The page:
Numbers as large as this can seem too abstract. Let's scale it down a bit. Imagine you're rich enough to have over a million dollars in your checking and savings accounts, but your accountant has arranged your finances so that you need to take out a car loan to buy a $20,000 car. And then imagine you have to pay a few hundred dollars in loan fees, on top of the interest you'll pay. Would you put up with that? Would you not find a new accountant?

Those considering the creation of alternative financial institutions can think of the above list as a collection of potential business opportunities for those new institutions. Here is demand, these examples say; is there a more seemly way to meet it? Others who are not considering creating an institution can simply marvel at the variety and the ingenuity on display.

Some of this work is already underway. For example, in 2012, the Build America Mutual bond insurance company was formed to insure municipal bonds. It is a mutual insurance company, so is owned by the municipalities whose bonds it insures. It is also brand-new, so whether it can maintain a level of service and accountability better than its for-profit competitors is an open question, presumably to be answered over the next few years. (56)

Other small reforms are also feasible. Simply creating a legal requirement that banks act in a fiduciary capacity for their customers would go a long way. For example, in Vermont, mortgage brokers can be legally liable if a loan goes bad due to fraud or inadequate disclosure. (57) Consequently, Vermont saw virtually no increase in foreclosures before or during the 2008 crisis, while the rest of the country was inundated. (58)

It is crystal clear that in many ways, banks regard our state and local governments as marks to whom they can sell the newest, shiniest, financial gimmick, no matter how risky or rigged. Really, though, if a bank is paying you to take some risk they don't want to take, there is a warning hiding in there, and not too deep. The good news about this is that state and local governments can be fairly accessible places, and even occasionally responsive to public pressure. Our cities, towns, counties, and states have the financial wherewithal to avoid being preyed upon, but it seems we need to force them to act that way.

* This article is adapted from Tom Sgouros, Checking the Banks: The Nuts and Bolts of Banking for People Who Want to Fix It (Mark Binder ed., 2014),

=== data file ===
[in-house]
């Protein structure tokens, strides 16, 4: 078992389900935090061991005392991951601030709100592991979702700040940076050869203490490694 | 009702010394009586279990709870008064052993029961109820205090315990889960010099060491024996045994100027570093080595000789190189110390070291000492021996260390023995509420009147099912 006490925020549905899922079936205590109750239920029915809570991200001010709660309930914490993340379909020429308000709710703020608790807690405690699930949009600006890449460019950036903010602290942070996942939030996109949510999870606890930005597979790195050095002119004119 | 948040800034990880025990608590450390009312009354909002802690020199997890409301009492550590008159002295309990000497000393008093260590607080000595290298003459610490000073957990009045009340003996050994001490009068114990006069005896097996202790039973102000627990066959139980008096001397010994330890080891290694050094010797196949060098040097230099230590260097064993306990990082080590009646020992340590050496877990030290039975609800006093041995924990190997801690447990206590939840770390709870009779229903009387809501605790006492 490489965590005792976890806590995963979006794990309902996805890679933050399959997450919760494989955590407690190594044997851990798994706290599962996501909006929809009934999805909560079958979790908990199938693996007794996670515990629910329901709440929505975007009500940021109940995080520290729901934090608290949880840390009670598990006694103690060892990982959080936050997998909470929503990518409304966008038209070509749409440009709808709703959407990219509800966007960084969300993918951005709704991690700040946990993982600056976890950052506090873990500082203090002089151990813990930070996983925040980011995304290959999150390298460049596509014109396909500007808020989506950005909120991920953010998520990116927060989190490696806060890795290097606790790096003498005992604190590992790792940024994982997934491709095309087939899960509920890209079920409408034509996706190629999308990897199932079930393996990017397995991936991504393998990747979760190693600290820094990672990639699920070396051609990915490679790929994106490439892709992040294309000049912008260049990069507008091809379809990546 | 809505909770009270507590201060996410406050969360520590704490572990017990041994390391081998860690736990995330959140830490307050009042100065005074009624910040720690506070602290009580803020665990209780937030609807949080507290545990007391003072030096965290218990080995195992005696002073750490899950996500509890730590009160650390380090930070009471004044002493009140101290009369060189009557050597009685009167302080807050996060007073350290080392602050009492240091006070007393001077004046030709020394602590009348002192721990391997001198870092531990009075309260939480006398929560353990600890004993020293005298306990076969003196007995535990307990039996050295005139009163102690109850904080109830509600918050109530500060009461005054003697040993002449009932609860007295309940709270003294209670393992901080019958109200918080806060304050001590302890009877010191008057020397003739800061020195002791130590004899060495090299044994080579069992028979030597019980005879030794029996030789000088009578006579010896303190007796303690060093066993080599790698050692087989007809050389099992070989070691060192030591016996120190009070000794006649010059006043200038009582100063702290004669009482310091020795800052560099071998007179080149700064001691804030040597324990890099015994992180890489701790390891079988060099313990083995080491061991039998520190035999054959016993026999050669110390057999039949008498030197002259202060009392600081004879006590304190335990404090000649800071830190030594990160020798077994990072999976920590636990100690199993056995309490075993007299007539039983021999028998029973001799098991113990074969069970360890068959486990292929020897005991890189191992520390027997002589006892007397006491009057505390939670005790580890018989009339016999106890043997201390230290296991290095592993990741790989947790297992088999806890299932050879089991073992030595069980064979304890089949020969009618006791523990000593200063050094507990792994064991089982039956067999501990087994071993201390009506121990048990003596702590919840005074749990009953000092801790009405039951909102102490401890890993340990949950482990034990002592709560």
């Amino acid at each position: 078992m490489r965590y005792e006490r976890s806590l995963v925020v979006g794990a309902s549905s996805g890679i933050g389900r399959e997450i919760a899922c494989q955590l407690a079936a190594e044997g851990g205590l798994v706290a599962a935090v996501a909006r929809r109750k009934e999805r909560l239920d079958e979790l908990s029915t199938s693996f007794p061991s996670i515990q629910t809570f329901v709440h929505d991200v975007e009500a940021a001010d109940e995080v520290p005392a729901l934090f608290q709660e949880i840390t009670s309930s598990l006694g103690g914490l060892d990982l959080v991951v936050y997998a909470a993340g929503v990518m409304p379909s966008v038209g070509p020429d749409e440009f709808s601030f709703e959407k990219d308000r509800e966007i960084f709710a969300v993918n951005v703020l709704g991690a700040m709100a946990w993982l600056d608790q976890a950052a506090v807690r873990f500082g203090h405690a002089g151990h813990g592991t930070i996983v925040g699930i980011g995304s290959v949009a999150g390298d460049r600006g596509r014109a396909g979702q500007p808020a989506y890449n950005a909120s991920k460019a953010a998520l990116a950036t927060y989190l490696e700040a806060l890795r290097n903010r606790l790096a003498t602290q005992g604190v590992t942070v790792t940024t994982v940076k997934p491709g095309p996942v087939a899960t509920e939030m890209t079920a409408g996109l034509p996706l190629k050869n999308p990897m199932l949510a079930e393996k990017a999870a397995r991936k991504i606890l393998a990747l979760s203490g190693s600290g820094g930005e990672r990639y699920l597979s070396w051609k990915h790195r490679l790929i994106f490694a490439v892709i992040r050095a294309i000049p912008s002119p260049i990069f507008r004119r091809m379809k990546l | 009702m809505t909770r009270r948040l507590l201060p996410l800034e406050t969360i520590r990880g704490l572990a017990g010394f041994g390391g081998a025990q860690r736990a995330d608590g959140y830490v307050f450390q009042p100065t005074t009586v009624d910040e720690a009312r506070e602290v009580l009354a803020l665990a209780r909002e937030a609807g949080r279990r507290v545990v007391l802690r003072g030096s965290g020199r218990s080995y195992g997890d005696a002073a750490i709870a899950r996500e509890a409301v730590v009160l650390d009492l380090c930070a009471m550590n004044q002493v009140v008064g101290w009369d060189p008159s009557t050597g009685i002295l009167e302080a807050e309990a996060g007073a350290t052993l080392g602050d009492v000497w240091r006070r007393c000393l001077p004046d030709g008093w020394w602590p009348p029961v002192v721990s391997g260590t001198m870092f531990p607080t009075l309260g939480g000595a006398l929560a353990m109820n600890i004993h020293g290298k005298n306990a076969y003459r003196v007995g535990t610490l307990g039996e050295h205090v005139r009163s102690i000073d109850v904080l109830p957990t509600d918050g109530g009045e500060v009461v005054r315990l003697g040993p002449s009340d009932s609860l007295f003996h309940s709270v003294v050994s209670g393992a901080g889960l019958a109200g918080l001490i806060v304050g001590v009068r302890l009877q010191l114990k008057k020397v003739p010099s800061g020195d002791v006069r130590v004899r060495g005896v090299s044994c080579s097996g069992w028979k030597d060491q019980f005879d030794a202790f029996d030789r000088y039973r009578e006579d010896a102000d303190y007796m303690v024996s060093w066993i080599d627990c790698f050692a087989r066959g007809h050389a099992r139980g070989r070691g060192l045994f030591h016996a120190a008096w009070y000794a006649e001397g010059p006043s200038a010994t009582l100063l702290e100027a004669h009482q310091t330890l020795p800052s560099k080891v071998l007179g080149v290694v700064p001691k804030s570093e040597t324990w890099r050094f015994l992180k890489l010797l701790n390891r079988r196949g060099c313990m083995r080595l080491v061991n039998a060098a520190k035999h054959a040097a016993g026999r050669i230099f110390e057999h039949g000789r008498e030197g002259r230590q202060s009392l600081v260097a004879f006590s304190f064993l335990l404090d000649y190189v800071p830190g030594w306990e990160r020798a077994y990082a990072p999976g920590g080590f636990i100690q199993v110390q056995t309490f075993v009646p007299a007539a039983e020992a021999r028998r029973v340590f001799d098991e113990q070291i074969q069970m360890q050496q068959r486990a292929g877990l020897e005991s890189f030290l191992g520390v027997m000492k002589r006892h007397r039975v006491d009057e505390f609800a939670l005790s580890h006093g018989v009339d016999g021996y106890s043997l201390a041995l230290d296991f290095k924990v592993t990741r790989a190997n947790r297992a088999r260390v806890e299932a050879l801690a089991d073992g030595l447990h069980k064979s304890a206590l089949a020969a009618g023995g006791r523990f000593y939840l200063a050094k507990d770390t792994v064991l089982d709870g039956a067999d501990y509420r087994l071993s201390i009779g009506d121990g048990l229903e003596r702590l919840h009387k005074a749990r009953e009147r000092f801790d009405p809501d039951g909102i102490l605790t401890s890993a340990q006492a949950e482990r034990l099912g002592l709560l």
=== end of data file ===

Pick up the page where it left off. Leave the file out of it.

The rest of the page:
(1.) "I fear money lenders bearing gifts." Not from Virgil's Aeneid, which had Laocoon fearing Greeks bearing gift horses.

(2.) Alt. Banking Grp. Of Occupy Wall St., Occupy Finance 69, 69-83 (2nd prtg. 2014), https://www.dropbox.ecm/s/jb3tvdcvysq7afp/Occupy%20Finance_secondprinting.pdf (free download of the book available) [hereinafter Occupy Finance]

(3.) See generally Bruce D. Baker, Ctr. for Am. Progress, America's Most Financially Disadvantaged School Districts and How They Got that Way (2014), Districts.pdf (summarizing the most financially disadvantaged school districts in the country, many of which are in urban areas).

(4.) Occupy Finance, supra note 2.

(5.) Id. Interest-Rate Swap agreements are agreements between parties where one party, typically a bank, exchanges a fixed-rate interest payment with another party for a floating-rate interest payment. See What are Interest Rate Swaps and How do they Work?, PIMCO (Jan. 2008), swapsbasicsl-08.aspx. The parties only swap the interest payments, not the underlying debt. Id. Regardless of whether the floating-rate rises or falls, the receiver of the fixed-rate payment will continue to pay the fixed rate. Id. In environments where either there are large fluctuations or the interest rate is expected to rise dramatically, a fixed rate allows a party to predict their debt load and to minimize the risk of interest rates rising. Id. However, if interest rates fall, the receiver must continue to pay a fixed rate above the market interest rate. Id. See also Press Release, Pa. Budget and Policy Ctr., Bank Swap Deals Continue to Cost Philadelphia City, School District (Jan. 17, 2012), [hereinafter Pa. Budget and Policy Ctr.] (noting that Wells Fargo, Morgan Stanley and Goldman Sachs have cost Philadelphia schools significant funds from their interest swap agreements).

(6.) See Pa. Budget and Policy Ctr., supra note 5.

(7.) Sharon Ward, Pa. Budget and Policy Ctr., Too Big to Trust? Banks, Schools and the Ongoing Problem of Interest Rate Swaps 3 (2012),

(8.) Id. at 5.

(9.) Id. at 1-3.

(10.) Id. at 6.

(11.) For example, a municipal bond is an instrument that allows state or local governments to borrow with interest from individuals to finance projects and raise capital. See generally Judy Wesalo Temel, Bond Mkt. Ass'n, The fundamentals of Municipal Bonds 1 (5th ed. 2001) (describing the roles of the teams of players in executing a bond instrument).

(12.) See generally Bank for Int'l Settlements Comm, on the Glob. Fin. Sys., Credit Risk Transfer Report (2003), (providing an overview of some of the financial instruments available to banks to transfer risk).

(13.) Cty. of Northampton Easton Pa. Dep't of Fiscal Affairs, Comprehensive Annual Financial Report 60 (2011), northampton/lib/Northampton/depts/fiscalaffairs/2010CAFR.pdf.

(14.) Samantha Marcus, Northampton County will pay $27.3 million to end swaption deal, Morning Call (June 22, 2012), 20120622_ 1 swaption-interest-rates-councilpresident-john-cusick; see also Brian Anthony Eales & Moorad Choudhry, Derivative Instruments: A Guide to Theory and Practice 91 (2003) ("Swaptions are options on swaps. The buyer of a swaption has the right but not the obligation to enter into an interest rate swap agreement during the life of the option.") (emphasis in original).